EDITORIAL: Radon, For Your Health… Part Three
Alle Dinge sind Gift, und nichts ist ohne Gift, allein die Dosis macht dass ein Ding kein Gift ist.
— Paracelsus, 16th century Swiss physician
As noted in Part Two, yesterday, when we allow radon into our homes… and who doesn’t?… we’re also allowing minuscule amounts of radioactive and non-radioactive by-products — polonium, bismuth, lead — into our homes.
When we allow government to get involved in public health, we are also allowing politics and, potentially, “politically-directed science,” into our homes.
At yesterday’s July 11 Archuleta Board of County Commissioners work session, Commissioner Michael Whiting indicated a noteworthy change in his political outlook, concerning County regulation of residential construction. A week ago, Mr. Whiting had spoken out in support of the U.S. Environmental Protection District (EPA) recommendations regarding radon gas mitigation. Those EPA recommendations describe the “safe” limit of radon radiation as “4 picoCuries per liter.” In order to address that recommended limit, the Archuleta County government currently requires all new homes to include “radon mitigation.”
But at yesterday’s BOCC work session, Mr. Whiting expressed a somewhat different sentiment, addressing his comments to his fellow commissioner, Ronnie Maez — who has, in the past, expressed opposition to requiring mitigation.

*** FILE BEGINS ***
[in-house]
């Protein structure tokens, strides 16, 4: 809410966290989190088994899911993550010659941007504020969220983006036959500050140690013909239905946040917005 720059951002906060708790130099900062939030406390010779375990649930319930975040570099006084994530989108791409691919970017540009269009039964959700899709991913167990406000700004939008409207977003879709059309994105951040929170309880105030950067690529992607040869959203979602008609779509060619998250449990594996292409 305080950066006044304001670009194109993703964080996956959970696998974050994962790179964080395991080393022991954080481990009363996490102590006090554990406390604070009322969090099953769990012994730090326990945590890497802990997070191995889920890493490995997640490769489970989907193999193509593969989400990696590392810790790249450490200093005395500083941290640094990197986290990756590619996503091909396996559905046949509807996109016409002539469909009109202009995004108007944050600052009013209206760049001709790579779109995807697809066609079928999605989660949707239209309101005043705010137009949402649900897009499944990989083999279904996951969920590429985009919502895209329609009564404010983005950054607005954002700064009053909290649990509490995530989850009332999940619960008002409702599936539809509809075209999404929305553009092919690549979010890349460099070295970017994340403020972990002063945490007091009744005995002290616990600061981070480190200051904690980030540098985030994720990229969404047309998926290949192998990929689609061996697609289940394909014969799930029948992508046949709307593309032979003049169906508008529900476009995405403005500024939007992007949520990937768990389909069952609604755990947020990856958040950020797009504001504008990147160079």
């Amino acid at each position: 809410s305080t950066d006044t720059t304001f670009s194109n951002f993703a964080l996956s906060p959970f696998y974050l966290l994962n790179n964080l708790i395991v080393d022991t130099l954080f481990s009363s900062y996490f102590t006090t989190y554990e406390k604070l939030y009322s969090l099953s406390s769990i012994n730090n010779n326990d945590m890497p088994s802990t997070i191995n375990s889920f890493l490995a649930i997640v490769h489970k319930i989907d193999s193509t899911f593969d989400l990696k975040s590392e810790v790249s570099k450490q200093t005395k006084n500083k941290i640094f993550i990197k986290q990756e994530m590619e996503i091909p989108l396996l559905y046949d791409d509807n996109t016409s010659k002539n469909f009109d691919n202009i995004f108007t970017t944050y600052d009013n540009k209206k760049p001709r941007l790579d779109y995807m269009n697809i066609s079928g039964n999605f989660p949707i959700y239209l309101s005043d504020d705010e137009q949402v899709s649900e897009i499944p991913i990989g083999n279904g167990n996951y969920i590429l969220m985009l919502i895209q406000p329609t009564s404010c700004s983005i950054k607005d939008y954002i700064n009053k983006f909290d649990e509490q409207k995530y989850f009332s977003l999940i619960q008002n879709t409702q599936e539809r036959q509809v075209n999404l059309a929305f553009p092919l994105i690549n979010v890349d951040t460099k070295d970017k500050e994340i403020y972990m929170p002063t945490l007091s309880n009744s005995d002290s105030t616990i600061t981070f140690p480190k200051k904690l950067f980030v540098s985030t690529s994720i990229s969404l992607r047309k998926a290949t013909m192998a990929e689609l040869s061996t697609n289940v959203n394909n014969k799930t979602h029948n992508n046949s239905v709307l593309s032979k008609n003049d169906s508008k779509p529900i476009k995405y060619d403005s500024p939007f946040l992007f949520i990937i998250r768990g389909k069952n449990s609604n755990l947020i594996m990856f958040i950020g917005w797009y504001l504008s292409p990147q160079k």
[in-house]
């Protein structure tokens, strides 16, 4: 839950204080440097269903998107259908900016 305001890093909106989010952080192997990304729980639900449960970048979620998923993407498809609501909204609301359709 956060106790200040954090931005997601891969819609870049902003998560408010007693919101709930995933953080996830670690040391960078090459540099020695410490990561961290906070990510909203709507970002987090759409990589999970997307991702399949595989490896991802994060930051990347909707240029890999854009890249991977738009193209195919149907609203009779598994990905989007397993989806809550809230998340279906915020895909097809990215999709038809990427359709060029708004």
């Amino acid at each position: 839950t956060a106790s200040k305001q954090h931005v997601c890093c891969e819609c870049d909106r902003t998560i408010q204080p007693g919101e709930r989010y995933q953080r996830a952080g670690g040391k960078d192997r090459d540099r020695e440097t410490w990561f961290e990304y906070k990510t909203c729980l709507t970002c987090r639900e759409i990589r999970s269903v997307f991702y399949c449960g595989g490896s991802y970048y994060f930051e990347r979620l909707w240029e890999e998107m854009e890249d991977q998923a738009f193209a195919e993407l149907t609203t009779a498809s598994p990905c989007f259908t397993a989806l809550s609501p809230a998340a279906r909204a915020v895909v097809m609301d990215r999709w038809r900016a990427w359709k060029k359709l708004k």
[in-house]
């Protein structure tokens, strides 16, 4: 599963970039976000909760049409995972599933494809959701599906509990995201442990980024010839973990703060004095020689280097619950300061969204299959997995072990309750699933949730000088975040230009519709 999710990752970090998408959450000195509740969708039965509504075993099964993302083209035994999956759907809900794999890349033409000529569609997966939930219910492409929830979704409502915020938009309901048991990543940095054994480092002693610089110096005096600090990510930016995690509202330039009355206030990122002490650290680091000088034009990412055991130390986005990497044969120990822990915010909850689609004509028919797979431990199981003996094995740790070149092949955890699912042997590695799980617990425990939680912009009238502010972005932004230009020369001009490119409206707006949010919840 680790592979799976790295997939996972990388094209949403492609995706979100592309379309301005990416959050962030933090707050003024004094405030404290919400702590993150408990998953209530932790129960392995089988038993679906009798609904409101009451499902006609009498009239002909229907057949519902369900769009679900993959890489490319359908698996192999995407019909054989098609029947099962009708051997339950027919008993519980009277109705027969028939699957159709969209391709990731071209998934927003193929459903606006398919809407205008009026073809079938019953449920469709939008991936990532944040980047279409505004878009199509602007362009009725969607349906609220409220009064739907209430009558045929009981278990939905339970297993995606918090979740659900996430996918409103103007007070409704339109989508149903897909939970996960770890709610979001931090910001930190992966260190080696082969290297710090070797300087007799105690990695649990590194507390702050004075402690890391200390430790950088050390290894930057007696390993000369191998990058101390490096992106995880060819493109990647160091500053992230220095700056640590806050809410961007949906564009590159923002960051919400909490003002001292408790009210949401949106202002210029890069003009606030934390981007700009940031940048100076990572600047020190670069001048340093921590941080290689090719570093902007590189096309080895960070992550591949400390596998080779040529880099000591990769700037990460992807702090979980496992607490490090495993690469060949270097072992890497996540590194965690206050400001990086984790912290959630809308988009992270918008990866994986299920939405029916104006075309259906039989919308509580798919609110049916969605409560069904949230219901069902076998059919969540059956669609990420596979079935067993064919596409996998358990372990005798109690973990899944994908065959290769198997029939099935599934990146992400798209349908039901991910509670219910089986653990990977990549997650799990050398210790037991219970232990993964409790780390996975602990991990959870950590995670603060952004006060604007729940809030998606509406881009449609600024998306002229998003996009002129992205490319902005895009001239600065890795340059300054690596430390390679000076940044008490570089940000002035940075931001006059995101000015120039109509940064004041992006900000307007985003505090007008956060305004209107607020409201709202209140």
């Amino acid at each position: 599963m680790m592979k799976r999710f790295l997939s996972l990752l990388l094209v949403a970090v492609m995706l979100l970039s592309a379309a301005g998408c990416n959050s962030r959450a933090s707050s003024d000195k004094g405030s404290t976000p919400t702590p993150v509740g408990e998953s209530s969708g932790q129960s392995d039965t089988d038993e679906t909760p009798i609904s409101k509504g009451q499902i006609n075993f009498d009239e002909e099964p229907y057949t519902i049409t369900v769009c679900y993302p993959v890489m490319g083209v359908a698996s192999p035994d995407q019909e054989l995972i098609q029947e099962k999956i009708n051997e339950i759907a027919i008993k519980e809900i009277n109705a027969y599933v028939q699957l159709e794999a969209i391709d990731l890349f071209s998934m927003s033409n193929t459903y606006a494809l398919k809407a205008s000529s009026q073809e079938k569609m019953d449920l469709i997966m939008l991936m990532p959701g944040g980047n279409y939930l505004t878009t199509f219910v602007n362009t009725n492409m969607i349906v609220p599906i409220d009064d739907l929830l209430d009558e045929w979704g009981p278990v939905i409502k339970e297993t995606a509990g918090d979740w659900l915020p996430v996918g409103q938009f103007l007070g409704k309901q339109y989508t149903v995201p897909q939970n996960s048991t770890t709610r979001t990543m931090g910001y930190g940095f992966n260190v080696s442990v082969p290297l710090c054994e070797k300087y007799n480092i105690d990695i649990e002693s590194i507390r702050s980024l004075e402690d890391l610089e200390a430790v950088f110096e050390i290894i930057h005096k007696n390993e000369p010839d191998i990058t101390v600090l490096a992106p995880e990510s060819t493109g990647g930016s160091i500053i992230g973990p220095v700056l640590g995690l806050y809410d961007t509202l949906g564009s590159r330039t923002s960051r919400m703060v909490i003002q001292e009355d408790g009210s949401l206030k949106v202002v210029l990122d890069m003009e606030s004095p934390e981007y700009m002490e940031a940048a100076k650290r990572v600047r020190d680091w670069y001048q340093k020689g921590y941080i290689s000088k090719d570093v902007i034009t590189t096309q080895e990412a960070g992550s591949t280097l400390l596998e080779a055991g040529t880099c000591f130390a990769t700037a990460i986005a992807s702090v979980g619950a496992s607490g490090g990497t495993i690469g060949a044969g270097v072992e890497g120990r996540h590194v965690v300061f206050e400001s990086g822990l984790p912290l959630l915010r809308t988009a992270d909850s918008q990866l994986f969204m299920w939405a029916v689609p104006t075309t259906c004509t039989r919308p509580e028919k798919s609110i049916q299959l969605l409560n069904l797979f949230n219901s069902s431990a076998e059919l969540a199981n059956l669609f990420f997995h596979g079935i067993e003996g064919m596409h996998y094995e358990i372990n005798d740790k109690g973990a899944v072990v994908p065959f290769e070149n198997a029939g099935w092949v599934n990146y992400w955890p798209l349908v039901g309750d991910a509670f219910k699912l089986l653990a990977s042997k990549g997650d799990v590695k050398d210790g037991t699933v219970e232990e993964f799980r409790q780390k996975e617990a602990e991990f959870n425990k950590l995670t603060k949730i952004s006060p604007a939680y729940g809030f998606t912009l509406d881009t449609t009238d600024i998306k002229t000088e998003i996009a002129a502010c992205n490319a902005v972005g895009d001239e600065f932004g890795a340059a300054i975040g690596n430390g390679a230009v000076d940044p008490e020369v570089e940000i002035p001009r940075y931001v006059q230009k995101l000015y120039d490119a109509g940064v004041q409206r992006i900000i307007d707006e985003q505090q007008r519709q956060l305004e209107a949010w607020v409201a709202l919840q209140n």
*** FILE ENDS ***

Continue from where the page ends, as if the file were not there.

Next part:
“Ronnie, I did more homework on radon — and I got schooled by a local citizen — and I’ve come to appreciate your point of view. My view has shifted, in terms of County policy.
“To regulate or not to regulate — that’s sort of the Shakespearean question.”
Mr. Whiting is not the only person involved in government regulation who seems to have changed his view of radon recently. We noted — also in Part Two — that the Town and County are considering an update to the International Residential Code. Currently, both local building departments use the 2006 version of the IRC. If you read the “Radon” appendix in the 2006 code, it includes a very clear endorsement of the EPA belief that all exposures to natural radiation — including very low doses of radiation, such as comes from residential radon — are harmful.